According to the Human Resource Executive, 64% of employees say recognition and appreciation is more important while working remotely, yet only 26% of employees say their company has implemented new ways to reward and recognize them since the beginning of the pandemic. Additionally, many employees are struggling to achieve a work-life balance working from home as companies handle layoffs and remaining employees face longer hours and more responsibilities.
Rewards and recognition programs are becoming increasingly essential for companies looking to combat these feelings of loneliness, isolation, and disorientation mid-pandemic. A study by the International Review of Social Psychology found that prosocial behavior strongly impacted employees’ commitment to their jobs and effectiveness in their roles. Encouraging prosocial behavior can help employees who are used to seeing their peers every day at the office feel connected to their workplace.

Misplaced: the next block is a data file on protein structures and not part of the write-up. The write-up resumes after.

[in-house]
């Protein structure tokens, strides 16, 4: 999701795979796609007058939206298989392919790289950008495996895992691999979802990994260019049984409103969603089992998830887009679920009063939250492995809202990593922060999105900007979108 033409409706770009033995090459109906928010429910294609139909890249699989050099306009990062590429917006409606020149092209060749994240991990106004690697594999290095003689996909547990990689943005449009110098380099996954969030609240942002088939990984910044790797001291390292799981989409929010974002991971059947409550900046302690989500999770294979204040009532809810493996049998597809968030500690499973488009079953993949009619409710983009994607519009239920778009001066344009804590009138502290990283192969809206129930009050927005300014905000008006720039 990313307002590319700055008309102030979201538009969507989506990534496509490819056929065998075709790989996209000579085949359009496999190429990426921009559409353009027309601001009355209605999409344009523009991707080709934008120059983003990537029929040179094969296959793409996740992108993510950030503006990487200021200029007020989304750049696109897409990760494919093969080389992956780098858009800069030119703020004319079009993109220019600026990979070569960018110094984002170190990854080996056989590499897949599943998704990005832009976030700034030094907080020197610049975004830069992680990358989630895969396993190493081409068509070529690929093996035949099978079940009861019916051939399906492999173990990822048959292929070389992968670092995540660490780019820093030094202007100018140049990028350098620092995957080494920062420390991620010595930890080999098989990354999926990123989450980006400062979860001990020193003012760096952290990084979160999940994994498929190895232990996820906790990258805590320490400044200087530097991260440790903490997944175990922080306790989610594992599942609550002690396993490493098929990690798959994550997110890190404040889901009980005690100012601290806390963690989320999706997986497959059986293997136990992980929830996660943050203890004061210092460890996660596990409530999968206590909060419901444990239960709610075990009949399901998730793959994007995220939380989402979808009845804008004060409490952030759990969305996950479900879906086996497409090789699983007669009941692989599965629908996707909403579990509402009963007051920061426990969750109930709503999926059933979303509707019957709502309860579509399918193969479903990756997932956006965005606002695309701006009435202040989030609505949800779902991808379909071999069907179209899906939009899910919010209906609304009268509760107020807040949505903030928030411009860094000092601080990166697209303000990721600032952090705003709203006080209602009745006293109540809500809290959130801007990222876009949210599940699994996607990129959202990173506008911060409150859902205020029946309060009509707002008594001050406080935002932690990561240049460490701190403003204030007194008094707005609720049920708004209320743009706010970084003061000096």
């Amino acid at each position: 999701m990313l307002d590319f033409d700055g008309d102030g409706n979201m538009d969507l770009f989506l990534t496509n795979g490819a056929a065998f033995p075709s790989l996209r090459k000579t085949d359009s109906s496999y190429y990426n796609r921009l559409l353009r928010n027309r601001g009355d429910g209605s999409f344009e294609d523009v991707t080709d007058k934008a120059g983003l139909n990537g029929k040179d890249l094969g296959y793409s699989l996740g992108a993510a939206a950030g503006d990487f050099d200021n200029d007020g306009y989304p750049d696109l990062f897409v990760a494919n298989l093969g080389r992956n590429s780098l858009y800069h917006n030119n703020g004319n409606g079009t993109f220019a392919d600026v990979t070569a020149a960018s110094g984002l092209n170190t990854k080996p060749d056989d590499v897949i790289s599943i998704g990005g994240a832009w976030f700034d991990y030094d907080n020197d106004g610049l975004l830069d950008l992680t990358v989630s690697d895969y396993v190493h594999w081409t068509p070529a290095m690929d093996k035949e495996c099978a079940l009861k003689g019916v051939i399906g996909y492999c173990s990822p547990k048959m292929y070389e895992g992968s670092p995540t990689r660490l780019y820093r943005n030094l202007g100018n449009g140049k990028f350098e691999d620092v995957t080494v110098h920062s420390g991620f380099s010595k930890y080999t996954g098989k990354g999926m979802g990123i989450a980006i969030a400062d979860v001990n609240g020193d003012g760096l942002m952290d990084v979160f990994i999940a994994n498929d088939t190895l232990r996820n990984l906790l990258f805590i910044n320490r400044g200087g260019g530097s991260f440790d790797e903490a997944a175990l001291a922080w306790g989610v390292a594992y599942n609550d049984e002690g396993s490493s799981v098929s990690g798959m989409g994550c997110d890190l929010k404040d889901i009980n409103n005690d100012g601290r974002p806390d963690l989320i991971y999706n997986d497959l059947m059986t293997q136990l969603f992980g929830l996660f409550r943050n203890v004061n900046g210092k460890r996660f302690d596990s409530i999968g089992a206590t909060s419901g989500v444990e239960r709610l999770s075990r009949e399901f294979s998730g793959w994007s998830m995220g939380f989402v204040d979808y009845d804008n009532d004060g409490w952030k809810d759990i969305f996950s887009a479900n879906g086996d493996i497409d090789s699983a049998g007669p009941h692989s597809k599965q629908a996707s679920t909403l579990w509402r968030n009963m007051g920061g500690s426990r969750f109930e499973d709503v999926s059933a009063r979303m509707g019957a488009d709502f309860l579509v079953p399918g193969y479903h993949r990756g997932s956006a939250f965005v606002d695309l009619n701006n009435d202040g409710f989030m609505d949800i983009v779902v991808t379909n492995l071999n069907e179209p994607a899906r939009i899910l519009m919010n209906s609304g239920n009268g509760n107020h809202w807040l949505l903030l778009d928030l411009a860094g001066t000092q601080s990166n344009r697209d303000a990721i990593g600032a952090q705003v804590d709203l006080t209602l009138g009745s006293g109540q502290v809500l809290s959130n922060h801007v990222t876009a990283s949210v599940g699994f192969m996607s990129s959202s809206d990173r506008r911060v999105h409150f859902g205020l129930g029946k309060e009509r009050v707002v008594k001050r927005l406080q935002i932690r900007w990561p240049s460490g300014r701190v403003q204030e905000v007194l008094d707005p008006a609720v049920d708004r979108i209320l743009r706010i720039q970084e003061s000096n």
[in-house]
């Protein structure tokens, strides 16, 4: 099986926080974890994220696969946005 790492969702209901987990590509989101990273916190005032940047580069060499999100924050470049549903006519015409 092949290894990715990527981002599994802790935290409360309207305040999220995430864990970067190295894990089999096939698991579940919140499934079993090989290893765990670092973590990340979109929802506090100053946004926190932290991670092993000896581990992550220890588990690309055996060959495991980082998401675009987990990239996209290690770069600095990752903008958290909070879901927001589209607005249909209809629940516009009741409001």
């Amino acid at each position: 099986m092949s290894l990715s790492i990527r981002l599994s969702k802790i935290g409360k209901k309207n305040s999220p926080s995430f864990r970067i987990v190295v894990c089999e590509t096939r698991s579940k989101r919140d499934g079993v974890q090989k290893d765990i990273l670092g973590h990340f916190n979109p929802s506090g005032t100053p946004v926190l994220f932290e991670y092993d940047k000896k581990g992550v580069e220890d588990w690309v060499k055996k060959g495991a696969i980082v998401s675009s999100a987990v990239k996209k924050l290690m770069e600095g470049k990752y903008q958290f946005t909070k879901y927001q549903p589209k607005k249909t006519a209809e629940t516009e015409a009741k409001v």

Setting Employee Expectations for Giving Recognition
So, now that we have the basics of successful recognition in place, it’s time to answer the real question: when should employees give recognition?
Successful recognition programs are aligned with your company’s mission, values, vision, and goals. If employees can’t draw a clear connection between what management says is important and what behaviors are rewarded at work, your recognition program will be confusing. Employees need to understand the rationale behind your recognition program and should see a direct correlation between your company’s core values and reasons for recognizing. Employees should expect every recognition they send and receive to be tied to your organizational core values.
Additionally, your recognition program will fail if employees feel like their work doesn’t align with the type of recognition they receive. If their work is trivialized, recognized insincerely, or given rewards that are not consistent with their achievements, your program won’t have the impact you want. Employees should expect to receive recognition that matches the amount and quality of work they have achieved.